Raising legs helps heart return to a steady rhythm

October 2015 Vol 15 (5)

This edition's critically appraised topic (CAT) looks at research into a new addition to an established technique to restore a steady rhythm to a rapidly beating heart.



In patients with stable supraventricular tachycardia (SVT), using a modified Valsalva manoeuvre, involving leg elevation and supine positioning at the end of the usual strain, is a simple, no cost, well-tolerated procedure that is about 26 per cent more likely to restore sinus rhythm than the standard semi-recumbent Valsalva manoeuvre. It should be considered as a routine first treatment.


As a nurse working in the Emergency Department (ED), you frequently admit patients requiring emergency treatment for SVT. ED protocol recommends trying the standard Valsalva manoeuvre for initial treatment, which involves patients straining with force against a closed airway. However, successful reversion to sinus rhythm is uncommon and you decide to review the evidence for the effectiveness of this treatment option.


In patients presenting acutely with supraventricular tachycardia, how effective is the Valsalva manoeuvre as the first-line treatment for restoring sinus rhythm?


PubMed Clinical Queries (therapy, broad): Valsalva manoeuvre AND supraventricular tachycardia


Appelboam, A., Reuben, A., Mann, C., Gagg, J., Ewings, P., Barton, A., Benger, J. (2015). Postural modification to the standard Valsalva manoeuvre for emergency treatment of supraventricular tachycardias (REVERT): a randomised controlled trial. The Lancet.


The Randomised Evaluation of Modified Valsalva Effectiveness in Re-entrant Tachycardias (REVERT) study is a randomised, controlled, parallel group trial conducted in 10 emergency departments in England between 2013 and 2014. Inclusion criteria were patients older than 18 years presenting with SVT (regular, narrow complex tachycardia with QRS duration <0·12 s on ECG). Exclusion criteria were unstable patients with systolic blood pressure < 90mmHg or an indication for immediate cardioversion, atrial fibrillation or flutter (or suspected), contraindications to Valsalva manoeuvre, an inability to perform or tolerate the study procedure, third trimester pregnancy, or previous inclusion in this study. The 711 patients presenting to ED with suspected SVT were formally screened (241 did not meet eligibility criteria, 20 eligible were not enrolled, 17 declined consent); 433 were randomised and 428 analysed; five were excluded after randomisation as they were repeat enrolments.

  • Standard care for both groups: All participants performed the initial straining component of the Valsalva manoeuvre in a semi-recumbent position. The Valsalva manoeuvre strain was standardised to a pressure of 40mmHg (measured by aneroid manometer) and sustained for 15 seconds (s). The Valsalva manoeuvre was repeated once if sinus rhythm was not restored. A 12-lead ECG was recorded if return to sinus rhythm was achieved at one minute after Valsalva manoeuvre, and one minute after the second manoeuvre even if unsuccessful.
  • Interventions: (n = 214) Modified ‘lying down with leg lift’ Valsalva manoeuvre: participants performed the standardised strain in a semi-recumbent (at 45 degrees) position but immediately at the end of the strain were laid flat and had their legs raised to 45 degrees for 15 seconds. Participants were then returned to the semi-recumbent position for a further 45 seconds before re-assessment of cardiac rhythm.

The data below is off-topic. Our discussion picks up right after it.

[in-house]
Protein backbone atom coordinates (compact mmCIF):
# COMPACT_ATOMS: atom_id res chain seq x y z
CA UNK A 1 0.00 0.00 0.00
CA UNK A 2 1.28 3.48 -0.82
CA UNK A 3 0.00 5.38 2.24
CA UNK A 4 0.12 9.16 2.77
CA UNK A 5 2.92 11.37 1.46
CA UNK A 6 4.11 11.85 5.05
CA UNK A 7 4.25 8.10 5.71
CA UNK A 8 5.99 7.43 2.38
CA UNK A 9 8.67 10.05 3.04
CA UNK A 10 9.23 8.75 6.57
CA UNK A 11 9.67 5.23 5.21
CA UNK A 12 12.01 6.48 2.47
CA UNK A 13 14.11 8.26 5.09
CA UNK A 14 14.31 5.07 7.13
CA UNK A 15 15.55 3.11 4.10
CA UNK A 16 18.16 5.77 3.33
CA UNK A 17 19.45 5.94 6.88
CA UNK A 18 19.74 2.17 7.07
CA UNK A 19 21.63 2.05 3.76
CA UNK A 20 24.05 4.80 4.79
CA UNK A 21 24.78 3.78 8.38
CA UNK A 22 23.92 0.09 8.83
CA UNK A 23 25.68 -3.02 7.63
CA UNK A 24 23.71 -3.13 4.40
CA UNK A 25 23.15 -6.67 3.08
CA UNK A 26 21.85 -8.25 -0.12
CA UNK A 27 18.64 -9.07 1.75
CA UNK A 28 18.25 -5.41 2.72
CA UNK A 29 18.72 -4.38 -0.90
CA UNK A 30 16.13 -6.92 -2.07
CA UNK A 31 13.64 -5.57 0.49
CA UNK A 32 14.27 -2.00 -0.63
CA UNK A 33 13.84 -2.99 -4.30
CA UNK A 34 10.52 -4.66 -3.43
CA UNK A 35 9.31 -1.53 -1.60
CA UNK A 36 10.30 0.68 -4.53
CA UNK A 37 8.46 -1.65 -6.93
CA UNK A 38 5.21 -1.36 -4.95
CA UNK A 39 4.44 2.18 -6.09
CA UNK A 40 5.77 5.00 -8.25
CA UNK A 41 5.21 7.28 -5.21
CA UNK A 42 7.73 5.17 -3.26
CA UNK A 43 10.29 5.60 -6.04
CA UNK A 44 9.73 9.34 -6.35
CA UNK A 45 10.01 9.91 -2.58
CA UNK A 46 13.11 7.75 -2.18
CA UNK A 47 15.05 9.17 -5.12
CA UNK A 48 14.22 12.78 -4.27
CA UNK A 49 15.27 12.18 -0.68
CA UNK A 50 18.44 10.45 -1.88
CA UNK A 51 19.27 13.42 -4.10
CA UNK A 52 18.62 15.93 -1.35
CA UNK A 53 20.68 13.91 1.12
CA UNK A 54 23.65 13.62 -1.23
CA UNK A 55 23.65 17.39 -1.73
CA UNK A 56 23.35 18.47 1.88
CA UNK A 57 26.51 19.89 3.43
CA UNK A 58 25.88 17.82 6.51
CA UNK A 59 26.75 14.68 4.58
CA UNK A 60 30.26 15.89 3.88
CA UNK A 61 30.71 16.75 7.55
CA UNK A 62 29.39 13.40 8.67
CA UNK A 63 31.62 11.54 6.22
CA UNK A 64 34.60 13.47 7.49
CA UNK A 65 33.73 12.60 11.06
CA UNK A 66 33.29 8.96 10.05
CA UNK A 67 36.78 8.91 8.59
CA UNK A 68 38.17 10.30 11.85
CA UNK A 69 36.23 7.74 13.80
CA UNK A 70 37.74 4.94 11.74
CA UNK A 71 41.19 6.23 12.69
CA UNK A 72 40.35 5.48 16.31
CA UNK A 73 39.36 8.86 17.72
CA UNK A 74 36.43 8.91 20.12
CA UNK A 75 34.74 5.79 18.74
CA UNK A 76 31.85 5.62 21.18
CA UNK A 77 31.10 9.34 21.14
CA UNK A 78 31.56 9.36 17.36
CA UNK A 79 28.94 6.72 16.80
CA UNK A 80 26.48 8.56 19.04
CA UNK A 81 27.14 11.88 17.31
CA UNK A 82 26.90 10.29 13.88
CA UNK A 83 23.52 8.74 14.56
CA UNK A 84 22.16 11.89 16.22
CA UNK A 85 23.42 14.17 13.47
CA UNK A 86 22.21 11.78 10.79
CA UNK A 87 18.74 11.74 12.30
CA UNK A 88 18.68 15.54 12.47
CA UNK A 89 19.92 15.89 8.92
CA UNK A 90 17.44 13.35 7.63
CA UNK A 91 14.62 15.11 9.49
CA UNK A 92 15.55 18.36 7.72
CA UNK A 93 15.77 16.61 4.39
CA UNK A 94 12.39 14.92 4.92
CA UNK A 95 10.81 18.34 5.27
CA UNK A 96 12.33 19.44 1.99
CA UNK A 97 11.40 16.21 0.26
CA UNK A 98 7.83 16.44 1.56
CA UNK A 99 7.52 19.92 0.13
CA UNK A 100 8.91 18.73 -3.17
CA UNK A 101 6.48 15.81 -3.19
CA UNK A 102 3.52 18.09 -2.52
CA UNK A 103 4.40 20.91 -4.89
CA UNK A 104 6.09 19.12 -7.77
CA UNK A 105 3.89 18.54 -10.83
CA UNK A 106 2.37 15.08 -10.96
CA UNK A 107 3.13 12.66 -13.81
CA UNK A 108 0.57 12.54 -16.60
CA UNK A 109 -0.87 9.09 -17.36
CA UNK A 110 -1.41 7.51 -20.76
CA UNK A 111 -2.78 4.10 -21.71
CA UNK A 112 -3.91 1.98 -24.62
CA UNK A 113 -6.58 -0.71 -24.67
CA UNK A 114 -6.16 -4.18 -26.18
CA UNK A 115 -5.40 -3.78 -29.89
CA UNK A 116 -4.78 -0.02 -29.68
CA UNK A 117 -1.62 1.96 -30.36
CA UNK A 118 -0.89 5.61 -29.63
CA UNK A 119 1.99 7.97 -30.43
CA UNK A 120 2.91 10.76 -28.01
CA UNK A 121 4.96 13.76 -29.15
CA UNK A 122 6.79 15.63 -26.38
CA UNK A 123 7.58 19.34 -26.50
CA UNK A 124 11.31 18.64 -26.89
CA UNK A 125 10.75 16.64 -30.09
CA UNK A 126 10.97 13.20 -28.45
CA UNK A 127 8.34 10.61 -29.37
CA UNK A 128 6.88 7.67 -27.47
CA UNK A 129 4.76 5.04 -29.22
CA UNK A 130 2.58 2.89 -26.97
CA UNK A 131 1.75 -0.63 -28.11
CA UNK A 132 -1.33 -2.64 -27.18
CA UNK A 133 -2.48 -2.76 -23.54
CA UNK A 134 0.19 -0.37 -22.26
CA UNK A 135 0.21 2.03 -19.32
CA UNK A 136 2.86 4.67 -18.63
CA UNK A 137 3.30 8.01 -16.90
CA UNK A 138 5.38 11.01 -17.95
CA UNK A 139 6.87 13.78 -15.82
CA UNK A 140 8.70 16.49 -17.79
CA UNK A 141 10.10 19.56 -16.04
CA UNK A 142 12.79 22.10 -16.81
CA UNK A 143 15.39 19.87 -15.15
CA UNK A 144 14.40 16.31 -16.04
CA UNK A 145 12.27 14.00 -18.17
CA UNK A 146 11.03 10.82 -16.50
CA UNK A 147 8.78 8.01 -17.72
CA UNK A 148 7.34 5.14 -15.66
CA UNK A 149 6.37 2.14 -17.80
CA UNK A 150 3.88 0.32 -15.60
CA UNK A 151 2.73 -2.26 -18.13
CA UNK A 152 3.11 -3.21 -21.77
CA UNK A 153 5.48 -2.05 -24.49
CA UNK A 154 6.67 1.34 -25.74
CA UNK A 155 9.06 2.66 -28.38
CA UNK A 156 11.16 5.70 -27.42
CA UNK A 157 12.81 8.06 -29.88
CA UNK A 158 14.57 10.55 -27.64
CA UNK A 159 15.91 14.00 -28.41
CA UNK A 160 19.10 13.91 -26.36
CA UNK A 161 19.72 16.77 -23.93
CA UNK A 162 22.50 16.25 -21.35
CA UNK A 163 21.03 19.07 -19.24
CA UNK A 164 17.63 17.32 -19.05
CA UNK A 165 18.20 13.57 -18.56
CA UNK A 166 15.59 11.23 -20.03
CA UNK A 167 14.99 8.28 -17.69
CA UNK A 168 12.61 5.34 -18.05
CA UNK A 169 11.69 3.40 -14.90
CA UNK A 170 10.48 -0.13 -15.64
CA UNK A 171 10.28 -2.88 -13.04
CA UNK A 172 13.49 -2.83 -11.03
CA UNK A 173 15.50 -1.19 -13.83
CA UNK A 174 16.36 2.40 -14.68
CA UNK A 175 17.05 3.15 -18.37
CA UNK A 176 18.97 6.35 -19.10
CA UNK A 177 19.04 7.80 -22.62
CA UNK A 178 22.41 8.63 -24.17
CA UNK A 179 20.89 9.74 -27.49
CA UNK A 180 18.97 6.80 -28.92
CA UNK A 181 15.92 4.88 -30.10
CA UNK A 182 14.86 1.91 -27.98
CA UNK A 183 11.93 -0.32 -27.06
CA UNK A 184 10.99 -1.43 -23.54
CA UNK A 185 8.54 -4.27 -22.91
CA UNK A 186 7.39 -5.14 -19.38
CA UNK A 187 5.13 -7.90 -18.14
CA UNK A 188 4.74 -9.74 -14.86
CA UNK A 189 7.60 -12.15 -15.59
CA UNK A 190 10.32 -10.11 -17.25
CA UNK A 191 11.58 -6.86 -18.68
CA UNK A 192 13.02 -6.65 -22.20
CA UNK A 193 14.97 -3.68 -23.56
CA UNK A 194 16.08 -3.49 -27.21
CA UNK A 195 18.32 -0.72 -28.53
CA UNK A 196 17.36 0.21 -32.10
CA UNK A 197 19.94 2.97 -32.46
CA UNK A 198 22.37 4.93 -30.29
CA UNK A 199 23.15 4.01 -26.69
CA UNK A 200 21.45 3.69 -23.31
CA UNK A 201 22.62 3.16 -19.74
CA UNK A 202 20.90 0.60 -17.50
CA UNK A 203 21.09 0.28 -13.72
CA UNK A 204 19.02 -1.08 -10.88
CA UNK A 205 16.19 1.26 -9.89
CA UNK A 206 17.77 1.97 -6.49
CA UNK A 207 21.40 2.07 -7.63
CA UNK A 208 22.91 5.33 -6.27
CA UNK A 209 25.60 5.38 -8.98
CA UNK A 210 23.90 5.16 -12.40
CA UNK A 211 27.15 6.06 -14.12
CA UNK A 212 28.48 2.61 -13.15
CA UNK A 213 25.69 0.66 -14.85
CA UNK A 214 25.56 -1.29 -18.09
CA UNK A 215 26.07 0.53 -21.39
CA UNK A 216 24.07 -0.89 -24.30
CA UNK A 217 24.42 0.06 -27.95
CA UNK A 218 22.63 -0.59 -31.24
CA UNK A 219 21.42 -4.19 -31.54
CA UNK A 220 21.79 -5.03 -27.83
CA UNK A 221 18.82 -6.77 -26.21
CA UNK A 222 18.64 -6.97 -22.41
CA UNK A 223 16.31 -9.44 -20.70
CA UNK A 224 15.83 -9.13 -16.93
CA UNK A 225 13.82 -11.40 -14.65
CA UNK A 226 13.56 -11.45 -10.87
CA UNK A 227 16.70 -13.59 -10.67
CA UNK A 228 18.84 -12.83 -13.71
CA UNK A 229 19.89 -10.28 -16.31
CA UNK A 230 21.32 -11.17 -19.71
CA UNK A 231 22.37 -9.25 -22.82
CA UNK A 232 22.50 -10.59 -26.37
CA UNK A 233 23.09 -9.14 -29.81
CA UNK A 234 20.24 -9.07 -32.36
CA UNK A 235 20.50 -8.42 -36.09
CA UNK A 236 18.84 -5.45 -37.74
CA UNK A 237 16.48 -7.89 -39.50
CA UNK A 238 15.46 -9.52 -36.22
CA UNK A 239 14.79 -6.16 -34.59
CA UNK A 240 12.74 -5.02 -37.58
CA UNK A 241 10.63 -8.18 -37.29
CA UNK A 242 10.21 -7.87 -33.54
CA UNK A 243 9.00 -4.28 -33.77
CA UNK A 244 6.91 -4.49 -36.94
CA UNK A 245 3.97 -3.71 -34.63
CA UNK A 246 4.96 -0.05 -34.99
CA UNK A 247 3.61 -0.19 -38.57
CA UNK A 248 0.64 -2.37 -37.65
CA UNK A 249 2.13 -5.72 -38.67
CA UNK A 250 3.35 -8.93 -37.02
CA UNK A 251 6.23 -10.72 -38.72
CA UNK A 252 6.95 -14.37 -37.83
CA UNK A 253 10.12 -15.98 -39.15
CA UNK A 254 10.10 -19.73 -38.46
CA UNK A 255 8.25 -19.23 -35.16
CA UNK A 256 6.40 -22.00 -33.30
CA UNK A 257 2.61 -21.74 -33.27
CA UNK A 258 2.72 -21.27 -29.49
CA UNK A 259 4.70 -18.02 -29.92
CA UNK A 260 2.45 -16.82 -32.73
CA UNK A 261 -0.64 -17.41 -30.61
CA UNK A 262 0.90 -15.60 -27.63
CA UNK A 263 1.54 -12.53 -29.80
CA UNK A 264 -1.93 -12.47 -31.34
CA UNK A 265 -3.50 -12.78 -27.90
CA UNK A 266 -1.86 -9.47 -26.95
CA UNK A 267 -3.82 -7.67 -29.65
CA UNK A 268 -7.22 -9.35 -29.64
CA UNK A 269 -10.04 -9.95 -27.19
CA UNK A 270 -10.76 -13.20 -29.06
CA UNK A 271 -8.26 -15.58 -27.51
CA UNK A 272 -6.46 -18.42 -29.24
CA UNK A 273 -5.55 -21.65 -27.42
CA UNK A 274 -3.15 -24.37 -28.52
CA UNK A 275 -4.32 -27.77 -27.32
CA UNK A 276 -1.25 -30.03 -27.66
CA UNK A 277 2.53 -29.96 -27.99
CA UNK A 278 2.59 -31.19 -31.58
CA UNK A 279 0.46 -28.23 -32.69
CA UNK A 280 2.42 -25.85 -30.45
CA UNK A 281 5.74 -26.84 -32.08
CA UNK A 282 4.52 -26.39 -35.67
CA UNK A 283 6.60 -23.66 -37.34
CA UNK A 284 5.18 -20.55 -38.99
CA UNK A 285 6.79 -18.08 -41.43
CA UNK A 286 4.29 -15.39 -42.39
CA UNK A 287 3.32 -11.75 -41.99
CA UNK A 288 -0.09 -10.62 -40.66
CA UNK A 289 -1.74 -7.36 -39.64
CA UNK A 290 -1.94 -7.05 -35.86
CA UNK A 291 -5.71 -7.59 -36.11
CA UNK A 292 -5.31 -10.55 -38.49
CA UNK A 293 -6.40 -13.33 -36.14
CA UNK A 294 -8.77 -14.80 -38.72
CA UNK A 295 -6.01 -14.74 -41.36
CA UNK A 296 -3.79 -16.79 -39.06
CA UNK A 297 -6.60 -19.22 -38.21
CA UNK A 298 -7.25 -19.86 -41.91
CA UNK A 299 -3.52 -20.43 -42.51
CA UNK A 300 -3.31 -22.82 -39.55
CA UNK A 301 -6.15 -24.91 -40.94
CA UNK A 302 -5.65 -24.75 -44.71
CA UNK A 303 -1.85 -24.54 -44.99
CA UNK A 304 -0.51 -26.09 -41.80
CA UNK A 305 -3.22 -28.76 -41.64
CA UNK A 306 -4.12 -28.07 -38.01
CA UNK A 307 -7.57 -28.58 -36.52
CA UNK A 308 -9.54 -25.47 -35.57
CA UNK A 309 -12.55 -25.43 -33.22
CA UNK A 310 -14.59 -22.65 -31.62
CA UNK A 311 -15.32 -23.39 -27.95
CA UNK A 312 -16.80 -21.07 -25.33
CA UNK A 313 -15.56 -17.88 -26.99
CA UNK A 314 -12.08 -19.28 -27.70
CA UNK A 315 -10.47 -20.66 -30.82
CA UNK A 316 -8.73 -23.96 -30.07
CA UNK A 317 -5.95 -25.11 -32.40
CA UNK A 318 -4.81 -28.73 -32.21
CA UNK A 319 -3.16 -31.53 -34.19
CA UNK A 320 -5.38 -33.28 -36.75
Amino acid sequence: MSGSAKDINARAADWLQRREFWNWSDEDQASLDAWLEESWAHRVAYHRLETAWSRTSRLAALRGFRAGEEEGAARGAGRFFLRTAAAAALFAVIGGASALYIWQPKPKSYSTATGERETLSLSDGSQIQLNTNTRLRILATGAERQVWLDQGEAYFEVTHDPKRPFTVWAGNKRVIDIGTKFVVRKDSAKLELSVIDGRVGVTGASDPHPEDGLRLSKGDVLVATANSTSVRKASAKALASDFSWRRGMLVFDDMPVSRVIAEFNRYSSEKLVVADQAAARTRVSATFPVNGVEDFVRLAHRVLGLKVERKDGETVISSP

• Control: (n = 214) Standard ‘sitting’ Valsalva manoeuvre: participants performed the standardised strain in a semi-recumbent (at 45 degrees) position. They remained in the semi-recumbent position for 60 seconds before reassessment of cardiac rhythm.
  • Outcomes: Primary outcome – presence of sinus rhythm one minute after intervention. Secondary outcomes – use of adenosine or any other emergency SVT treatment, hospital admission, length of stay in ED and adverse events.


Randomisation was by an independent statistician. Allocation was concealed using serially numbered, opaque, sealed, tamper-evident envelopes. Investigators blinded to treatment allocation independently analysed all data. Clinicians and participants could not be blinded but trial paperwork and explanations didn’t indicate to participants which Valsalva manoeuvre was the intervention and which was the control. There was no loss to follow up. Analyses were performed on an intention-to-treat basis. Study groups were similar and groups were treated equally. Study quality was high.


In both groups, around 85 per cent of participants achieved the desired strain pressure and duration. Significantly more participants reverted to sinus rhythm at one minute with the modified Valsalva manoeuvre than with the standard manoeuvre (table). Use of adenosine, or any emergency anti-arrhythmic treatment, was significantly lower in the modified Valsalva manoeuvre group (table). There was no significant difference between groups for rates of adverse events, time spent in ED or need for admission to hospital.


  • This simple postural modification to the standard Valsalva manoeuvre reduced the need for unpleasant, higher risk anti-arrhythmic treatment (number needed to treat = 4).
  • The procedure was well tolerated in the study population – adverse events were self-limiting and none were serious.
  • The modified procedure can be easily taught to patients and staff; the open access publication has links to a training video and the authors advise that blowing into a 10ml syringe to just move the plunger generates a similar pressure to a 40mmHg strain 
  • (no fancy equipment required).


Cynthia Wensley RN, Honorary Professional Teaching Fellow, The University of Auckland and PhD candidate, Deakin University, Melbourne cwensley@deakin.edu.au


CAT table

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